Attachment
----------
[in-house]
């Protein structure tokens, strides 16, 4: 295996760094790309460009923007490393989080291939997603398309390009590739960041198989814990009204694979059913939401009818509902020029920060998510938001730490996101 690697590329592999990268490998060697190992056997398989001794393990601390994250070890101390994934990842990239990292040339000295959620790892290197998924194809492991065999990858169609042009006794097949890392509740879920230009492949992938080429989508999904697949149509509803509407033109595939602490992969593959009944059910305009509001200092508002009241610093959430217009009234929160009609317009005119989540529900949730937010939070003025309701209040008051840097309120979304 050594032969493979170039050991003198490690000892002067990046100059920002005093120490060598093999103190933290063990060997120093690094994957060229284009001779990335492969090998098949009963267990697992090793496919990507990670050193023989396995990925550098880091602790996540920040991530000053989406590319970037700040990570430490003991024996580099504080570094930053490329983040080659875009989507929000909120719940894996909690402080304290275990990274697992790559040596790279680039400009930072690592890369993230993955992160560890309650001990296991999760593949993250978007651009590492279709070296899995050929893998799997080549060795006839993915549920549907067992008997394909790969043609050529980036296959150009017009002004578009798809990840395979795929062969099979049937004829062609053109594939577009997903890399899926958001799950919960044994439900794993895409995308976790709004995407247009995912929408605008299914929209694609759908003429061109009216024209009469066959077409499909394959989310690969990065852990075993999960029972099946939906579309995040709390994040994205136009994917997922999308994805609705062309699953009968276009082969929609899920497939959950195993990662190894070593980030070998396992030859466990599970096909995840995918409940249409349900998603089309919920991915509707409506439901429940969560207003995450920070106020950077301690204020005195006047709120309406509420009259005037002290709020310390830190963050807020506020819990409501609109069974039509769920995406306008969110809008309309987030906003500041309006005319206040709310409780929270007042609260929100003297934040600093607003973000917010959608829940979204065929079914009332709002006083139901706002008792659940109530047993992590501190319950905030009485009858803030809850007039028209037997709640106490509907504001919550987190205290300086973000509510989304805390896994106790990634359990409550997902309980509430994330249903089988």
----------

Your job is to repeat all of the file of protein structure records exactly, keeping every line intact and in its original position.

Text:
[in-house]
């Protein structure tokens, strides 16, 4: 295996760094790309460009923007490393989080291939997603398309390009590739960041198989814990009204694979059913939401009818509902020029920060998510938001730490996101 690697590329592999990268490998060697190992056997398989001794393990601390994250070890101390994934990842990239990292040339000295959620790892290197998924194809492991065999990858169609042009006794097949890392509740879920230009492949992938080429989508999904697949149509509803509407033109595939602490992969593959009944059910305009509001200092508002009241610093959430217009009234929160009609317009005119989540529900949730937010939070003025309701209040008051840097309120979304 050594032969493979170039050991003198490690000892002067990046100059920002005093120490060598093999103190933290063990060997120093690094994957060229284009001779990335492969090998098949009963267990697992090793496919990507990670050193023989396995990925550098880091602790996540920040991530000053989406590319970037700040990570430490003991024996580099504080570094930053490329983040080659875009989507929000909120719940894996909690402080304290275990990274697992790559040596790279680039400009930072690592890369993230993955992160560890309650001990296991999760593949993250978007651009590492279709070296899995050929893998799997080549060795006839993915549920549907067992008997394909790969043609050529980036296959150009017009002004578009798809990840395979795929062969099979049937004829062609053109594939577009997903890399899926958001799950919960044994439900794993895409995308976790709004995407247009995912929408605008299914929209694609759908003429061109009216024209009469066959077409499909394959989310690969990065852990075993999960029972099946939906579309995040709390994040994205136009994917997922999308994805609705062309699953009968276009082969929609899920497939959950195993990662190894070593980030070998396992030859466990599970096909995840995918409940249409349900998603089309919920991915509707409506439901429940969560207003995450920070106020950077301690204020005195006047709120309406509420009259005037002290709020310390830190963050807020506020819990409501609109069974039509769920995406306008969110809008309309987030906003500041309006005319206040709310409780929270007042609260929100003297934040600093607003973000917010959608829940979204065929079914009332709002006083139901706002008792659940109530047993992590501190319950905030009485009858803030809850007039028209037997709640106490509907504001919550987190205290300086973000509510989304805390896994106790990634359990409550997902309980509430994330249903089988």